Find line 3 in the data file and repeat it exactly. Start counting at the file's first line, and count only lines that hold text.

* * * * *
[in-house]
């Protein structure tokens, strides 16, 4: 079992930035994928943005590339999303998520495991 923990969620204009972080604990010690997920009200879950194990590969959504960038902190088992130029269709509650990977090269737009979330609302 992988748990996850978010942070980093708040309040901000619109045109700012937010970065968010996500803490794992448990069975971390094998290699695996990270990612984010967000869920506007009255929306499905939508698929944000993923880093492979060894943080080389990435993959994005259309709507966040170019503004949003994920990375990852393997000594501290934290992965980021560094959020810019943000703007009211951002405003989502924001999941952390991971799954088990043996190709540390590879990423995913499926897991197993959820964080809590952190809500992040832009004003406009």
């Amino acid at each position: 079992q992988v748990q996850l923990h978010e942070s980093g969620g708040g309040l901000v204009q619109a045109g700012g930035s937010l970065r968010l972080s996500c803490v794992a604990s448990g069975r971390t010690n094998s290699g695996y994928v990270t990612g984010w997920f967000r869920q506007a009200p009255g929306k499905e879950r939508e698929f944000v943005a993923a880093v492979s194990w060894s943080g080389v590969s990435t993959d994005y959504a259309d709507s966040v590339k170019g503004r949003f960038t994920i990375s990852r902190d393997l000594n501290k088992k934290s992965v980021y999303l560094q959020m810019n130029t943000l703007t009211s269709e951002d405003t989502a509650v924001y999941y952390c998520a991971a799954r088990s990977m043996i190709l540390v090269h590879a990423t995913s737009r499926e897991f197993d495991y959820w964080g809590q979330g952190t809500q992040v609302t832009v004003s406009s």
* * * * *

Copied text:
């Amino acid at each position: 079992q992988v748990q996850l923990h978010e942070s980093g969620g708040g309040l901000v204009q619109a045109g700012g930035s937010l970065r968010l972080s996500c803490v794992a604990s448990g069975r971390t010690n094998s290699g695996y994928v990270t990612g984010w997920f967000r869920q506007a009200p009255g929306k499905e879950r939508e698929f944000v943005a993923a880093v492979s194990w060894s943080g080389v590969s990435t993959d994005y959504a259309d709507s966040v590339k170019g503004r949003f960038t994920i990375s990852r902190d393997l000594n501290k088992k934290s992965v980021y999303l560094q959020m810019n130029t943000l703007t009211s269709e951002d405003t989502a509650v924001y999941y952390c998520a991971a799954r088990s990977m043996i190709l540390v090269h590879a990423t995913s737009r499926e897991f197993d495991y959820w964080g809590q979330g952190t809500q992040v609302t832009v004003s406009s």